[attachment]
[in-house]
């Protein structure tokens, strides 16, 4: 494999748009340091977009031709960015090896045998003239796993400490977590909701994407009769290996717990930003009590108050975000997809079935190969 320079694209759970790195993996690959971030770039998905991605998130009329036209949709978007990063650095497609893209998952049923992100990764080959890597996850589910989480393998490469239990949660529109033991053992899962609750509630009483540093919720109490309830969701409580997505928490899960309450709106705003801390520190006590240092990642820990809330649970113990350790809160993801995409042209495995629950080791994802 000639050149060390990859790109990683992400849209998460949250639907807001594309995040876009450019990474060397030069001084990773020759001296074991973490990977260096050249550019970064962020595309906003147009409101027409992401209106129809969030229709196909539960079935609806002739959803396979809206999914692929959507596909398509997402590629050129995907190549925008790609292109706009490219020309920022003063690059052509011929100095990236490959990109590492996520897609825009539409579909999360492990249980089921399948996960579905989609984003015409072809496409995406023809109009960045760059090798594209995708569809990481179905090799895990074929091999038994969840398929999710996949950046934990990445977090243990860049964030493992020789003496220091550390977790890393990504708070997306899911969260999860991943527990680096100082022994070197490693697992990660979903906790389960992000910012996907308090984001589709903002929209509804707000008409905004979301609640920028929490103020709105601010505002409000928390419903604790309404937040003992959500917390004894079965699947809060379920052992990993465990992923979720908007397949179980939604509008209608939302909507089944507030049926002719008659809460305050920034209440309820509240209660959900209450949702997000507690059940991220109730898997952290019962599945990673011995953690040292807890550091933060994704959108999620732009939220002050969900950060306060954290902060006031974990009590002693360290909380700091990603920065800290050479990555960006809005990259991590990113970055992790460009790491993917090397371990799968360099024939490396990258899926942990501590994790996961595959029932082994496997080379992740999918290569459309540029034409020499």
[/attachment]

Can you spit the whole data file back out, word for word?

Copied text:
[in-house]
């Protein structure tokens, strides 16, 4: 494999748009340091977009031709960015090896045998003239796993400490977590909701994407009769290996717990930003009590108050975000997809079935190969 320079694209759970790195993996690959971030770039998905991605998130009329036209949709978007990063650095497609893209998952049923992100990764080959890597996850589910989480393998490469239990949660529109033991053992899962609750509630009483540093919720109490309830969701409580997505928490899960309450709106705003801390520190006590240092990642820990809330649970113990350790809160993801995409042209495995629950080791994802 000639050149060390990859790109990683992400849209998460949250639907807001594309995040876009450019990474060397030069001084990773020759001296074991973490990977260096050249550019970064962020595309906003147009409101027409992401209106129809969030229709196909539960079935609806002739959803396979809206999914692929959507596909398509997402590629050129995907190549925008790609292109706009490219020309920022003063690059052509011929100095990236490959990109590492996520897609825009539409579909999360492990249980089921399948996960579905989609984003015409072809496409995406023809109009960045760059090798594209995708569809990481179905090799895990074929091999038994969840398929999710996949950046934990990445977090243990860049964030493992020789003496220091550390977790890393990504708070997306899911969260999860991943527990680096100082022994070197490693697992990660979903906790389960992000910012996907308090984001589709903002929209509804707000008409905004979301609640920028929490103020709105601010505002409000928390419903604790309404937040003992959500917390004894079965699947809060379920052992990993465990992923979720908007397949179980939604509008209608939302909507089944507030049926002719008659809460305050920034209440309820509240209660959900209450949702997000507690059940991220109730898997952290019962599945990673011995953690040292807890550091933060994704959108999620732009939220002050969900950060306060954290902060006031974990009590002693360290909380700091990603920065800290050479990555960006809005990259991590990113970055992790460009790491993917090397371990799968360099024939490396990258899926942990501590994790996961595959029932082994496997080379992740999918290569459309540029034409020499």